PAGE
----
In his autobiography Von Zwanzig bis Dreißig (From Twenty to Thirty) Theodor Fontane explains his inability to make friends with the author Theodor Storm by chalking the difference between them up to a clash between his own cosmopolitanism vs. Storm’s fealty to his North Friesland home:
He was for the Husum Dike, I was for the London Bridge; his ideal was the Schleswig Heath with its red erica bushes, my ideal was the Heath of Culloden with the graves of the Camerons and Mackintosh. (HFA III/4 : 372, translation mine)
Storm had been some ten years in his grave by the time Fontane published this comparison. While it is unflattering and in no small measure self-serving, Fontane’s characterization of Storm as an author bound to his small corner of the planet is reflective of the judgment that German realism is a provincial realism. Perhaps the best example of this judgment is to be found in Erich Auerbach landmark study Mimesis of 1946. For Auerbach, German literature of the late nineteenth century, in this view, falls short of the French model in representing an emerging European cosmopolitan modernity. Despite the fact that Fontane claimed for himself a certain cosmopolitanism, he does not entirely escape Auerbach’s charge of provincialism, because his novels, while in some measure provincial, are a “transition to a freer, less secluded, more cosmopolitan realism” (Auerbach 516-519, quote 517)..
I don’t cite this in order to “disprove” Auerbach. First because the book was written in exile and Auerbach’s judgment is made against the backdrop of the catastrophe of National Socialism and thus deserves its historical due, second because we now have decades of scholarship to show that the literature of the area was sensitive to European and global realities.
The charge of “provincialism” is certainly an understandable one, especially if one thinks about literary history from a socio-historical perspective, and more especially if one considers the political climate in Germany after 1848. Auerbach bases this judgment on the political fragmentation after the revolution, an account that is pretty basic to most histories of German literature in the nineteenth century. But the allegation of “provincialism” has a curious flip-side, and carries with it some more dubious implications.
The first curious thing about the charge of “provincialism” is that it is grounded in aspects of the novel that one might just as easily celebrate in the context of a different national literature. Storm’s attachment to the Husum Dike might make him a “provincial,” but plenty of American ecocriticism might just as easily see in him a sensitivity to “place.” The reason is that having a “sense of place” implies a connection to one’s immediate environment, which supposedly leads one to ecological right thinking. Of course”place” can also take one down some politically problematic roads, and not just because its connotations resonate with certain aspects of National Socialist ideology. .
The second reason is that the charge of provincialism carries with it a normative concept of literature. It privileges a “modernity” as the end point of literature, a privileging that necessarily comes at the expense of prior modes of expression. Ironically, it is not unlike the normative view of realism that sees the 19th century realist novel as the ultimate flowering of the novel form. What’s odd about the charge that German realism is “provincial” is that it is in realism where the provinces come into view, as Lilian Furst argues in her study of European realism All is True (99). If this is the case, then the argument might go that Dickens’ London or Flaubert’s Paris makes room for the representation of the provinces, somehow, but it’s a strange argument to make (and radically reduces the canon of realism).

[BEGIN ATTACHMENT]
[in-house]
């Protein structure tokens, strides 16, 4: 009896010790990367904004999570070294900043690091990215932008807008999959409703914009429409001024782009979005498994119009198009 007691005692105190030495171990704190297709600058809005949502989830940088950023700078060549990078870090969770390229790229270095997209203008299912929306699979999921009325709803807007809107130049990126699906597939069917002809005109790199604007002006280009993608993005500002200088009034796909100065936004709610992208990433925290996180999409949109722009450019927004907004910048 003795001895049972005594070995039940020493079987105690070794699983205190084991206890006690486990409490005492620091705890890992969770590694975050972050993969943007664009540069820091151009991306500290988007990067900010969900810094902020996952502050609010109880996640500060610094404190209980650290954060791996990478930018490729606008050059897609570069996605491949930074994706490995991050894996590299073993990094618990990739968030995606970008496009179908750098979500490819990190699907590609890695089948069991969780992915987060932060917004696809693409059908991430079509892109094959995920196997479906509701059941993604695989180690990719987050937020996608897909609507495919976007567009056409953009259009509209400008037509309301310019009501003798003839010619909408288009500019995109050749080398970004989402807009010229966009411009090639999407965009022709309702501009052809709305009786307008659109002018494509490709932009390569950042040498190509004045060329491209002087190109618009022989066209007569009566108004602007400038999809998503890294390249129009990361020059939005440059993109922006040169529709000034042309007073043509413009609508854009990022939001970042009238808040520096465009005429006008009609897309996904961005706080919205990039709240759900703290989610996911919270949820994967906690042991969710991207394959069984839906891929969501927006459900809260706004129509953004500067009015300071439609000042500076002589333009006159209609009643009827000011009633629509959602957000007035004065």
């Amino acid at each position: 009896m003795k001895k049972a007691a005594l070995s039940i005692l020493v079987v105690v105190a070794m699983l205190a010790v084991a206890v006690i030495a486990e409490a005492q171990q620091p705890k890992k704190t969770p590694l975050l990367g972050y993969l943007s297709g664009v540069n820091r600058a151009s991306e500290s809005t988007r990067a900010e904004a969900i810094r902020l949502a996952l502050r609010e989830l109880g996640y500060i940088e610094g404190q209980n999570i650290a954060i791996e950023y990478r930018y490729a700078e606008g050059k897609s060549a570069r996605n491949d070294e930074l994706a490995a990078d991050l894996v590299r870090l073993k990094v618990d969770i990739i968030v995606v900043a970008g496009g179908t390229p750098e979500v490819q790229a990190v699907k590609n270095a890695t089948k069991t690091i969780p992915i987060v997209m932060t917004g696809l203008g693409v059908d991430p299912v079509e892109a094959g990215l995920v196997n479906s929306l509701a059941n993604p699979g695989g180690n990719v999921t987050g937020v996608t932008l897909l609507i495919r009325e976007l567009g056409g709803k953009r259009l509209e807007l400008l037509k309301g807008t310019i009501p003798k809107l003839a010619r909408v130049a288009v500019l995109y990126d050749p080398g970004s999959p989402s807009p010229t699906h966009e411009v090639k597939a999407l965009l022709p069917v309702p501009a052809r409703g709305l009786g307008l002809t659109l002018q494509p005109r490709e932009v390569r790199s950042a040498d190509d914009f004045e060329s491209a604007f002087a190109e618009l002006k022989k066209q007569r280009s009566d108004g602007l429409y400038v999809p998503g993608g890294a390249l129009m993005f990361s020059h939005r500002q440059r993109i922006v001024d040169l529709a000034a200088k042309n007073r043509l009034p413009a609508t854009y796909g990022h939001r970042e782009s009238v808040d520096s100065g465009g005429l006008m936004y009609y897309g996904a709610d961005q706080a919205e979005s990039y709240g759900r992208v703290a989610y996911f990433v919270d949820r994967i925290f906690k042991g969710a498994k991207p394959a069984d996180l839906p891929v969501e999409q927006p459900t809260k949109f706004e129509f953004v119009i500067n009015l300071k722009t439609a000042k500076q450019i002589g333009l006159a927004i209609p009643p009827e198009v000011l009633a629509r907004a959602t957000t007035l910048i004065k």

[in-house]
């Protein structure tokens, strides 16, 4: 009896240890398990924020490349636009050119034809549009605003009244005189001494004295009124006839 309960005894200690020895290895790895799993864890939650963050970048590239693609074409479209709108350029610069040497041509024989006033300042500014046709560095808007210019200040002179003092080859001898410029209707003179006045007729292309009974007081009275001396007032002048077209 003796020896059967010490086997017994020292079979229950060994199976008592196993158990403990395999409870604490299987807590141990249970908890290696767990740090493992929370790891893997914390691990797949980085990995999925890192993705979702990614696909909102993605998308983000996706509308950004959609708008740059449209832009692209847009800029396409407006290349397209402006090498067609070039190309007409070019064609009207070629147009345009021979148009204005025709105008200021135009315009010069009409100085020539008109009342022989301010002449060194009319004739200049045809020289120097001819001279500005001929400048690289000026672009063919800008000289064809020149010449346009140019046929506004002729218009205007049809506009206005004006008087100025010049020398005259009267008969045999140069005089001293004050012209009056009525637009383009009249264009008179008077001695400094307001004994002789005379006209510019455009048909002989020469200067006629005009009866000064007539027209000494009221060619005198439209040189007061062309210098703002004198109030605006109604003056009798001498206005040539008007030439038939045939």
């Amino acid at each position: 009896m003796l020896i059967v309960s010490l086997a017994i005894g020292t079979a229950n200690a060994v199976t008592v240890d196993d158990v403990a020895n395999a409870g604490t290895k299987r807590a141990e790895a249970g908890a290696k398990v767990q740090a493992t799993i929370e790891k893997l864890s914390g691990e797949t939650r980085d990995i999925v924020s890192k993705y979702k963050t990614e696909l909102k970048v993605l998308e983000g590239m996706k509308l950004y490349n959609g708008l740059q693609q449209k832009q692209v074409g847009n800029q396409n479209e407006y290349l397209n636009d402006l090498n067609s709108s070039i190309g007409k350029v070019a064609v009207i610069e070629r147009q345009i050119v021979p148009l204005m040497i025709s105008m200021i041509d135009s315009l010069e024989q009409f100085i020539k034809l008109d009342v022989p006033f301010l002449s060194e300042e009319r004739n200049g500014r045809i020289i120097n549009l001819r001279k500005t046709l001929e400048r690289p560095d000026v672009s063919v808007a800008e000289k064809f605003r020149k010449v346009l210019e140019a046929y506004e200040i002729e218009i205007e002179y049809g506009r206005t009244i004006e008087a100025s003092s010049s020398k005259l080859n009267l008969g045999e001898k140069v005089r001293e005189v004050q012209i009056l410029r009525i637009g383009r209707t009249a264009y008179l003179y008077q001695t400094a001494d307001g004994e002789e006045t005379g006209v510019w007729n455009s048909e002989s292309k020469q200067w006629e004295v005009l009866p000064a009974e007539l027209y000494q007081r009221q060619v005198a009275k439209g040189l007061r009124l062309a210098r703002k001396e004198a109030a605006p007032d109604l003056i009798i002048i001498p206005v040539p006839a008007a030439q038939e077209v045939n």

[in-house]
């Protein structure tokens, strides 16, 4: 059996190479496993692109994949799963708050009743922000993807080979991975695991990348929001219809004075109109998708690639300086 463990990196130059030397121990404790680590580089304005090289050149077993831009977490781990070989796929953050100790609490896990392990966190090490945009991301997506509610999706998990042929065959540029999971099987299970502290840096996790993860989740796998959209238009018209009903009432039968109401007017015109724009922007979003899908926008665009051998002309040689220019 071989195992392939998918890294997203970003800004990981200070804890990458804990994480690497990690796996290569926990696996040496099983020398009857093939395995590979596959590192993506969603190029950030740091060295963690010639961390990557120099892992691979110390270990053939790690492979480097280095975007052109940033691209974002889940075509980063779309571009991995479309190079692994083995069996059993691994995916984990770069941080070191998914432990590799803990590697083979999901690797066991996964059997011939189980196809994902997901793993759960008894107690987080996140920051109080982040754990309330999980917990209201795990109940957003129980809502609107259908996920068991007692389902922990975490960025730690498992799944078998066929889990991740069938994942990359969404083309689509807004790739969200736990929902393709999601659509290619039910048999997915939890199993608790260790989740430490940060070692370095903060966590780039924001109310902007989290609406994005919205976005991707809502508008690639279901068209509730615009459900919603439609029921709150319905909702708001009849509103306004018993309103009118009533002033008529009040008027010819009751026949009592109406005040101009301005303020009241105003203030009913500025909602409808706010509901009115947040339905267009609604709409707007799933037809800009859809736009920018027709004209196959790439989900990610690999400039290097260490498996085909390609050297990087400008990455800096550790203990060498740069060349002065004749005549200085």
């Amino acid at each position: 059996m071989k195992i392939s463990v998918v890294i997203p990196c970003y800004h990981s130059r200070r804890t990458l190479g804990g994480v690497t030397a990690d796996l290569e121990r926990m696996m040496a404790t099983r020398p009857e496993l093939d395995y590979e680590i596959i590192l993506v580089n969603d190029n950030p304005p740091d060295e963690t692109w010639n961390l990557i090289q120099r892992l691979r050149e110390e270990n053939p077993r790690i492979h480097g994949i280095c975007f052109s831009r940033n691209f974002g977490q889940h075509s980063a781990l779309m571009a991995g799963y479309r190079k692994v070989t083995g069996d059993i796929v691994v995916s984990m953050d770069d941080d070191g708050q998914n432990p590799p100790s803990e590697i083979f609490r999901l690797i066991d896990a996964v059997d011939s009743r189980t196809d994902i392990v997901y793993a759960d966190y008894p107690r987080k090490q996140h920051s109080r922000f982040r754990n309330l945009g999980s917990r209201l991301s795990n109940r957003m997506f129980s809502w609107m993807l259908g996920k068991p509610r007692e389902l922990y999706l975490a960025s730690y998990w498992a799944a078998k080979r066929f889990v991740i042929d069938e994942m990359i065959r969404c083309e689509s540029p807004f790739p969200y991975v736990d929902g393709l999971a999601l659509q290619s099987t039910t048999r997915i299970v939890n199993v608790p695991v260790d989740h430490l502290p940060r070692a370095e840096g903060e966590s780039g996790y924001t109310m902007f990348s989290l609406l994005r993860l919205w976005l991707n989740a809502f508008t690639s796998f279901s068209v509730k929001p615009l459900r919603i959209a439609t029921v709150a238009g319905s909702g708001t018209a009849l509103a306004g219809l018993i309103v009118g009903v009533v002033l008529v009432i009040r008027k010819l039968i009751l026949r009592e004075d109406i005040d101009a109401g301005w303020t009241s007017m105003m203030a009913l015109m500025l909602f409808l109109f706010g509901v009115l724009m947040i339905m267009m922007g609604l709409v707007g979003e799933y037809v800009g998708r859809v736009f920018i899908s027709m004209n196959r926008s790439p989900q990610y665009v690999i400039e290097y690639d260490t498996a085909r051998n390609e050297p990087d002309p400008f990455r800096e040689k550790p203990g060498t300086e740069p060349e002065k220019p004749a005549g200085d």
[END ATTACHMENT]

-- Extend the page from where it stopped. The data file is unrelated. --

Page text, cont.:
Finally, the charge also posits a normative view of the reality that realism denotes (to speak with Roland Barthes). The assumption is that reality in “modernity” exists in the city. It’s ironic that if someone from Upstate New York had never ventured east of the Catskills or below the Pennsylvania state line he would be hopelessly provincial, but New York City’s microgeographies are something of a cultural joke, and part of the city’s charm (e.g. Kramer’s “long-distance” relationship with a woman living downtown in an episode of Seinfeld, or Saul Steinberg’s take on Manhattan parochialism in his famous New Yorker cover). This itself is a kind of provincialism particular to the supposedly “cosmopolitan,” one that makes it harder to recognize how a place like upstate New York has historically been shaped by the vicissitudes of uneven development (which, as I have written, is why I include texts about “rural” spaces in a course called Metropolis, Modernity, and Mass Culture). But where this metropolitan provincialism really loses its charm is when it translates into matters of policy. So the New York Times can editorialize in favor of fracking upstate, because we just don’t have the economic opportunities available in such wealthy urban centers as New York City. Just do it with caution, and for God’s sake, not in the city’s watershed!
It’s time to put the provincialism charge to rest, because it has been thoroughly debunked, and because making it puts us in a bad corner politically. But when it comes to the study of literary texts, the biggest reason may be simply that sheer reading pleasure starts at the same place as any critique in a robust sense: from a sensitivity to the qualities and characteristics of a literary work in all its particularity.
2. For a useful critique of place, see Ursula Heise.Sense of Place and Sense of Planet: The Environmental Imagination of the Global. Oxford: Oxford University Press, 2008. A useful recent study on place in German realism is John B. Lyon. Out of Place: German Realism, Displacement, and Modernity.New York: Bloomsbury Academic, 2013.